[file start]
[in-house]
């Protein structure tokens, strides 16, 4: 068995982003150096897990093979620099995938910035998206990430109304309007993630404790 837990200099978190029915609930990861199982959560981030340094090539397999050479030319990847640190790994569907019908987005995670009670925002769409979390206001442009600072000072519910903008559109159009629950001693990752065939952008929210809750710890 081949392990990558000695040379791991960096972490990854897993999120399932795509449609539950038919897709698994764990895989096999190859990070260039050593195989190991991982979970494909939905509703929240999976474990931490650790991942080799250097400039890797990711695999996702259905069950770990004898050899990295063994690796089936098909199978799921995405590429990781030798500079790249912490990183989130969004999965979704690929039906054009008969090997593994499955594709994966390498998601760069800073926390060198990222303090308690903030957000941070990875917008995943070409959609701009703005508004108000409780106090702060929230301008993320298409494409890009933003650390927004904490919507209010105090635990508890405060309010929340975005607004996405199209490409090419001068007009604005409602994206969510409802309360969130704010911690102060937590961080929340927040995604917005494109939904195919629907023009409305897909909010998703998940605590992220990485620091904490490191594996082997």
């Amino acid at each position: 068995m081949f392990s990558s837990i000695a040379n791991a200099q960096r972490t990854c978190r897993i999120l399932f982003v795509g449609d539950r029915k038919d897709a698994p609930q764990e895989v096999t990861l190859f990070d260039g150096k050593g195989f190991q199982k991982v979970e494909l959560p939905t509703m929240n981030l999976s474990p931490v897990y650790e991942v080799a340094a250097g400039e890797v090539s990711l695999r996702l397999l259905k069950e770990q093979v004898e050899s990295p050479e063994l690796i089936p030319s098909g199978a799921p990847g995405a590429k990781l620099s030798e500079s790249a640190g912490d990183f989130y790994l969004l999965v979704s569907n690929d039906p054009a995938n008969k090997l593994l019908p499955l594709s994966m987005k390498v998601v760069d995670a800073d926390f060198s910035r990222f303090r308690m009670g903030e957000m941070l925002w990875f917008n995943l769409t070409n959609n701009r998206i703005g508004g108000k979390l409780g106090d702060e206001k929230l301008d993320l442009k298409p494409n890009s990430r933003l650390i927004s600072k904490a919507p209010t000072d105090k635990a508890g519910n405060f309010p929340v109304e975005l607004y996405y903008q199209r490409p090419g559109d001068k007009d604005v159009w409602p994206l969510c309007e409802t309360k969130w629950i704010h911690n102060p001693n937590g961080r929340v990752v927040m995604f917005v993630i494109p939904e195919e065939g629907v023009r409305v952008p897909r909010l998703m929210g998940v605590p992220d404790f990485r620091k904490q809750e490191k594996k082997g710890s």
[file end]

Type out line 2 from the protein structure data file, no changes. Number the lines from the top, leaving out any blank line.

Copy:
């Protein structure tokens, strides 16, 4: 068995982003150096897990093979620099995938910035998206990430109304309007993630404790 837990200099978190029915609930990861199982959560981030340094090539397999050479030319990847640190790994569907019908987005995670009670925002769409979390206001442009600072000072519910903008559109159009629950001693990752065939952008929210809750710890 081949392990990558000695040379791991960096972490990854897993999120399932795509449609539950038919897709698994764990895989096999190859990070260039050593195989190991991982979970494909939905509703929240999976474990931490650790991942080799250097400039890797990711695999996702259905069950770990004898050899990295063994690796089936098909199978799921995405590429990781030798500079790249912490990183989130969004999965979704690929039906054009008969090997593994499955594709994966390498998601760069800073926390060198990222303090308690903030957000941070990875917008995943070409959609701009703005508004108000409780106090702060929230301008993320298409494409890009933003650390927004904490919507209010105090635990508890405060309010929340975005607004996405199209490409090419001068007009604005409602994206969510409802309360969130704010911690102060937590961080929340927040995604917005494109939904195919629907023009409305897909909010998703998940605590992220990485620091904490490191594996082997």